EFFECTIVE CLAIMS, MARKETING
Tips for Beautiful and Effective
An analysis of more than 800 marketing claims that reveals pitfalls
and best practices for beauty product messages and claims.
BY SOURABH SHARMA AND PAUL JANSSEN
n The strongest beauty product
messages can be developed
through a three-step process of
refining, articulating and delivering.
n Creating the best message for a
product relies on specific, distinct
language that conveys the proper
tone and benefit information.
n A message’s delivery mechanism
needs to be taken into consideration,
whether it is packaging, advertising,
press or something else.
n The competitive landscape also
needs to be highly factored into a
product’s message in order to create
something that’s a winner. Base a
good message off what not to do.
Effective messaging: You know it when you see it. It hits home. It resonates. And the proof is in the sales numbers. But before a claim can be launched into the
real world, it falls on the beauty brand
owner and marketer to anticipate what will
resonate most with consumers.
A meta-analysis conducted by SKIM,
a marketing research firm specializing in
the CPG, health and beauty industries,
examined more than 850 marketing
messages in 16 categories—including
personal care, cosmetics, food, home care
and durables. The researchers uncovered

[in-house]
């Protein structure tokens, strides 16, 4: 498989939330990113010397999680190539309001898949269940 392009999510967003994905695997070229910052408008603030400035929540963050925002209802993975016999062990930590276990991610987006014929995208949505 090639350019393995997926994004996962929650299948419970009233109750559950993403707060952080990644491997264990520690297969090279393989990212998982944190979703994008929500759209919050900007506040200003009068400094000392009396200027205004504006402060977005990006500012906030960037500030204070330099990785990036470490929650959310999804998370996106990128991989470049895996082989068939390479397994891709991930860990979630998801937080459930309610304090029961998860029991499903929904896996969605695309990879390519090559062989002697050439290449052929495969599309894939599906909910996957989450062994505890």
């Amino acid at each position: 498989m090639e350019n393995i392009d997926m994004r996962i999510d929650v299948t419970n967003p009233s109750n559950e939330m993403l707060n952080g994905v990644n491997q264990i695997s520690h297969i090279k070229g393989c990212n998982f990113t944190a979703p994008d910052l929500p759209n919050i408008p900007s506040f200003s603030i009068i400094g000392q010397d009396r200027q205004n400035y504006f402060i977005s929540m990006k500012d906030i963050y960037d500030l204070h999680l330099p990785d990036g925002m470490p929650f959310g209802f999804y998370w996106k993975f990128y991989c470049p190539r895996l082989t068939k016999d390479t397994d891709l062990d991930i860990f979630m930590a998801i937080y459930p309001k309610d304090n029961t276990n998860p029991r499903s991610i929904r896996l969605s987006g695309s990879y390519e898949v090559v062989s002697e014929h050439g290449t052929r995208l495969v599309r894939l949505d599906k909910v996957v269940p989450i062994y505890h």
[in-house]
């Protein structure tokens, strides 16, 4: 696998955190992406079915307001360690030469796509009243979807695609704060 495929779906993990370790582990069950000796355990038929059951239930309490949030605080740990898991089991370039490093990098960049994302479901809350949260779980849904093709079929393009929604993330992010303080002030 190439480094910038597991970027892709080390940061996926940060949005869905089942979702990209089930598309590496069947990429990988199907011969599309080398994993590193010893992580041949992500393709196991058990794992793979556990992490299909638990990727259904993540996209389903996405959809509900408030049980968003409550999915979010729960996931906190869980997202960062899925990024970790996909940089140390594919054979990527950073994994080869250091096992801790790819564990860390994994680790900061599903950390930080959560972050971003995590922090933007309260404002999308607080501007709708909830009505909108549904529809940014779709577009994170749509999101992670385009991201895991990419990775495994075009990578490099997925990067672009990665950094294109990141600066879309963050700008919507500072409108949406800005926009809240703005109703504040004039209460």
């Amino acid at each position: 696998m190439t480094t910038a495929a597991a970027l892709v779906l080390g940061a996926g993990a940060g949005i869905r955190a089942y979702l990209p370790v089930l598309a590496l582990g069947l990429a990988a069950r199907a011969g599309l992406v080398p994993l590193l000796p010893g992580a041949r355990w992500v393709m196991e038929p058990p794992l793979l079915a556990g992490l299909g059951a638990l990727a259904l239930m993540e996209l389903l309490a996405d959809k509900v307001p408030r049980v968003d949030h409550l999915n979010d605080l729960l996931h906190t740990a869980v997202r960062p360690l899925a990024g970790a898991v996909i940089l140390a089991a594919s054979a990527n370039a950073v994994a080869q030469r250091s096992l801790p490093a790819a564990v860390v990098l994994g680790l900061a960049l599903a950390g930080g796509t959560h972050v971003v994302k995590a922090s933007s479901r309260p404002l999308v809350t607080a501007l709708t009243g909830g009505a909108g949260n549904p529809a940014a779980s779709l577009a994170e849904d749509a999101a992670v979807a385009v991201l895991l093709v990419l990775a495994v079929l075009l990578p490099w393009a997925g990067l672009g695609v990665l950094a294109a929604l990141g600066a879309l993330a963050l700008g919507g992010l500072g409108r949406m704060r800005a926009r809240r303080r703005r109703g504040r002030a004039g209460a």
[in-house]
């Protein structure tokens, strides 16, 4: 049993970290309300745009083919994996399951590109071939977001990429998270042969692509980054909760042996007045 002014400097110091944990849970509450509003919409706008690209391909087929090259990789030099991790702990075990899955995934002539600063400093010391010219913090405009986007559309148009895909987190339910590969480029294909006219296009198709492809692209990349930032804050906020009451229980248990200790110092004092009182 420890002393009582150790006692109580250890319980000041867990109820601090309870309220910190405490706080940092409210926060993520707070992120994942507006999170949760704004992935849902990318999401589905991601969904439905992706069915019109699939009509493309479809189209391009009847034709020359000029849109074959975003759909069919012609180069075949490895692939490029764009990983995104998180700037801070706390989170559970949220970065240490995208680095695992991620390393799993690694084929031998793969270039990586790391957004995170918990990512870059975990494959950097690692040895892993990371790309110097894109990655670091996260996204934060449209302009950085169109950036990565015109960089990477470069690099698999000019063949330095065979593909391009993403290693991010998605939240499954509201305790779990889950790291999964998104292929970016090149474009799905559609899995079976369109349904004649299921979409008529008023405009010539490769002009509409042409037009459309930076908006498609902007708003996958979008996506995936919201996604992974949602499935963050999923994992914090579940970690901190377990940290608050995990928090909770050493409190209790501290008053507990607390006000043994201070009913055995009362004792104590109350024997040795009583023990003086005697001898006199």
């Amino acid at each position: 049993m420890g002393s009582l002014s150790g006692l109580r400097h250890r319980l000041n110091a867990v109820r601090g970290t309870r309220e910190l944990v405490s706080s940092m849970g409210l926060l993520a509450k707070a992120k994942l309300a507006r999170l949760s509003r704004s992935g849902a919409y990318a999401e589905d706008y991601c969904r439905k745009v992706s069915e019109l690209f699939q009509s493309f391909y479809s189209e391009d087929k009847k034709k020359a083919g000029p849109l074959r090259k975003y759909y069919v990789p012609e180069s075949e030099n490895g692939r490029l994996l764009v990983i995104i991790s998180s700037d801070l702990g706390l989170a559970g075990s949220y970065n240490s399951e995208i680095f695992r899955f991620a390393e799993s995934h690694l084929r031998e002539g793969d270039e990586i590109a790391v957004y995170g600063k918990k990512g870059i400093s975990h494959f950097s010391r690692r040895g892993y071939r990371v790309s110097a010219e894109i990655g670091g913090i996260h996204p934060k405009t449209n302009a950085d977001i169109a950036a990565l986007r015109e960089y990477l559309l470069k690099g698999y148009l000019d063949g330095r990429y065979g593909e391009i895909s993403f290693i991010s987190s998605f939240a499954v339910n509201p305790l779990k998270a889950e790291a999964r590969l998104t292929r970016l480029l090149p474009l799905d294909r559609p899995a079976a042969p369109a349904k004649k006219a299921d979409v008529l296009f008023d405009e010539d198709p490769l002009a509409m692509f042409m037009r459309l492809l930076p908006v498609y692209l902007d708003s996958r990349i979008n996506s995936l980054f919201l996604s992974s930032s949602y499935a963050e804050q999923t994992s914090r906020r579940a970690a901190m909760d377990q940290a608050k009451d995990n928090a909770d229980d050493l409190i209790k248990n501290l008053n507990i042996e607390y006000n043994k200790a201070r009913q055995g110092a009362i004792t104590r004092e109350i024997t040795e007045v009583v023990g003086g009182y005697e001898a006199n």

both winners and losers in these categories.
But even more importantly, they came
to some valuable conclusions about the
common characteristics of winning claims.
The researchers created 38 codes
representing hypothetical drivers of
message/claim appeal. They then coded
all of the claims and identified the key
success drivers. The inclusion of a broad
range of interrelated categories provides a
universally tested framework that can be
applied across multiple product markets for
developing winning messages. The result is
a three-step process for developing winning
Refine: Four Rules
of Message Creation
SKIM’s meta-analysis found strong messages
have four common characteristics.
1. Be specific. The more specific a
message can be, the better. People like
clarity—they want to know exactly what
tangible benefits a product will deliver and,
if possible, how much or how much more it
will deliver than the competition.
Specificity can be achieved in different